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17

The dimensions of the low dimensional space have no meaning. Note that the t-SNE loss function is solely based on the distances between points ($y_i$ and $y_j$) and probability distributions over those distances ($p_{ij}$ and $q_{ij}$): $$ \frac{\delta C}{\delta y_i}=4 \sum_j(p_{ij} - q_{ij})(y_i-y_j)(1+||y_i -y_j||^2)^{-1} $$ Thus there is no projection ...


11

I don't think any of the clustering techniques "just" work at such scale. The most scalable supposedly is k-means (just do not use Spark/Mahout, they are really bad) and DBSCAN (there are some good distributed versions available). But you will be facing many other challenges besides scale because clustering is difficult. It's not as if it's just enough to ...


8

No, it is not necessary that this is the case, however, this is, in a convoluted way, the goal of T-SNE. Before getting into the meat of the answer, let's take a look at some basic definitions, both mathematically and intuitively. Nearest Neighbors: Consider a metric space $\mathbb{R}^d$ and a set of vectors $X_1, ..., X_n \in \mathbb{R}^d$, given a new ...


5

I would present t-SNE as a smart probabilistic adaptation of the Locally-linear embedding. In both cases, we attempt to project points from a high dimensional space to a small one. This projection is done by optimizing the conservation of local distances (directly with LLE, preproducing a probabilistic distribution and optimizing the KL-divergence with t-SNE)...


4

There seem to be a few options, but I found rasterfairy which is very easy to install and use. Has the added bonus of being able to fit to a rectangular grid, but also circular and other arbitrary shapes. A very nice IronPython notebook example: https://github.com/Quasimondo/RasterFairy/blob/master/examples/Raster%20Fairy%20Demo%201.ipynb And some example ...


4

With t-SNE none of the input parameters are weighted more than any other parameter so the differences you want to see like students forming islands by grade level will not happen because there is so much other data present to pull those students/data points in different directions. I highly encourage you to have a specific question in mind and tailor your ...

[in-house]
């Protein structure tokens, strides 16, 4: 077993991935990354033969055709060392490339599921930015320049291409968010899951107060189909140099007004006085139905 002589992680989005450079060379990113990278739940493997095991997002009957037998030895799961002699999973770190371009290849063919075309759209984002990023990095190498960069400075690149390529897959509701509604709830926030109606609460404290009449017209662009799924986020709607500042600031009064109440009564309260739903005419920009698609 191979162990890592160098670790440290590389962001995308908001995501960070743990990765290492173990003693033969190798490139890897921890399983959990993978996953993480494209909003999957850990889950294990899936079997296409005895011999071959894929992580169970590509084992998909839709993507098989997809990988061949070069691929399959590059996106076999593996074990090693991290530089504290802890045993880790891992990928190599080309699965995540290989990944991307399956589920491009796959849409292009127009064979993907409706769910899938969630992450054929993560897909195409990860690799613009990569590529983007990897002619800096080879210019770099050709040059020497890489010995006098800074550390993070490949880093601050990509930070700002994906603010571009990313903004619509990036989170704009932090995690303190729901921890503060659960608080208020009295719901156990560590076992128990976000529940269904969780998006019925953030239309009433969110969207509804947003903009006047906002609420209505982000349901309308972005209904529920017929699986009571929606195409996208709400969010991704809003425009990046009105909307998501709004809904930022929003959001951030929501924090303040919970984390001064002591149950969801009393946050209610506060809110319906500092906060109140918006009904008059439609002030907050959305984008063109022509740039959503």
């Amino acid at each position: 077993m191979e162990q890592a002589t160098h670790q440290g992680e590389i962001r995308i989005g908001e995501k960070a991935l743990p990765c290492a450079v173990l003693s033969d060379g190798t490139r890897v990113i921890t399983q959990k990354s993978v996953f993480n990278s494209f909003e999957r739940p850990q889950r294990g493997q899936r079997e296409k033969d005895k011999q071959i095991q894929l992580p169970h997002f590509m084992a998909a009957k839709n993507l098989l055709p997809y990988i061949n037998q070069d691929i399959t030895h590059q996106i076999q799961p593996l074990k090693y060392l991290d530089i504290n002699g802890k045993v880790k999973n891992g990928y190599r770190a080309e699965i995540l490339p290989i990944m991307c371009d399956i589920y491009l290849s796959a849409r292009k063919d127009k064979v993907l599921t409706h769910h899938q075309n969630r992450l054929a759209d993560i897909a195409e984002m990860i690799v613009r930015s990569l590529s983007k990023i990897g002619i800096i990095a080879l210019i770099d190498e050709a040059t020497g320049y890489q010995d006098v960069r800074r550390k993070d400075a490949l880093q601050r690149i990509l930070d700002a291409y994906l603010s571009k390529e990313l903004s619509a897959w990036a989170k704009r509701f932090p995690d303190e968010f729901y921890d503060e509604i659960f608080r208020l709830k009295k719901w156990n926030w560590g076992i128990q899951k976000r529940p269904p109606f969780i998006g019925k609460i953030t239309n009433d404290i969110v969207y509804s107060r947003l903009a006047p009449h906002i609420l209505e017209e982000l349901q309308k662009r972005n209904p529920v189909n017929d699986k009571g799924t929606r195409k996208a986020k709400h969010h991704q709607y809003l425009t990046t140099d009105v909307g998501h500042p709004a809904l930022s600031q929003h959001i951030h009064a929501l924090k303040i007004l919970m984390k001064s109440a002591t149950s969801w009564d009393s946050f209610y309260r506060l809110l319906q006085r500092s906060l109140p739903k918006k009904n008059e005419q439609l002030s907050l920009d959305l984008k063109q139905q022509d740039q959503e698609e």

4

A general solution to this does not exist, even if we add some assumptions about the distribution of e.g. colours and shapes in the images or temporal coupling such as consecutive frames being similar. Problem Let $F_1,\dots,F_i$ be the $n$ original frames, each with $m$ pixels. Let $P$ be the permutation that is applied to the pixels of each frame before ...


4

Datashader is a Python visualization library designed to handle large datasets. A tutorial to plot t-SNE with datashader can be found here.


4

It is certainly possible to create interactive plots of many thousands of images, as Google has done in their interactive art t-SNE Map. However, as far as I have found, there is not any canned way to do this. https://github.com/YaleDHLab/pix-plot is an open source application that also does an impressive job at plotting thousands of images, and if you are ...


3

This is a fascinating combinatorial problem. I would featuring each pixel using its full temporal trajectory, then embed them in a grid using the k nearest neighbors. The real goal is to maximize the likelihood of the video being a sequence of natural (real life) images, which you can test with a classifier, but you might be able to get away with just a ...


3

You can easily visualize word2vec vectors using TensorBoard, which is very easy to understand. I have made a video about using TensorBoard.


3

You're correct that the same values in T-SNE can be distributed across different points, the reason this happens is clear if you take a look at the algorithm that T-SNE runs across. To address your first concern about the points actually not being the same after the algorithm has been applied to the dataset. I will leave you with an exercise to verify it ...


3

You can do anything you want in the low dimensional space, and can try to validate as well. By clustering the above, you are in effect assigning features/tags to your data points in higher dimensions. Remember, tSNE tries to preserve distances, so that points in high dimensions will remain close to each other in low dimensions. With that in mind, don't ...


3

No. t-Distributed Stochastic Neighbor Embedding (t-SNE) and Principal Component Analysis (PCA) are dimension reduction techniques, aka fewer columns of a tidy dataframe. Clustering will reduce the number of observations, aka fewer rows of a tidy dataframe. In particular, you might be looking for hierarchical clustering.


2

It's a dimensionality reduction algorithm. Inference is the problem of determining the parameters, or labels, that best fit the model for a given input once the model parameters have been learned, or estimated.


2

I think you can. Just normalize both of the vectors to be sure they are distributions. Then you can apply the kl divergence . Note the following: - you need to use a very small value when calculating the kl-d to avoid division by zero. In other words , replace any zero value with ver small value - kl-d is not a metric . Kl(AB) does not equal KL(BA) . If you ...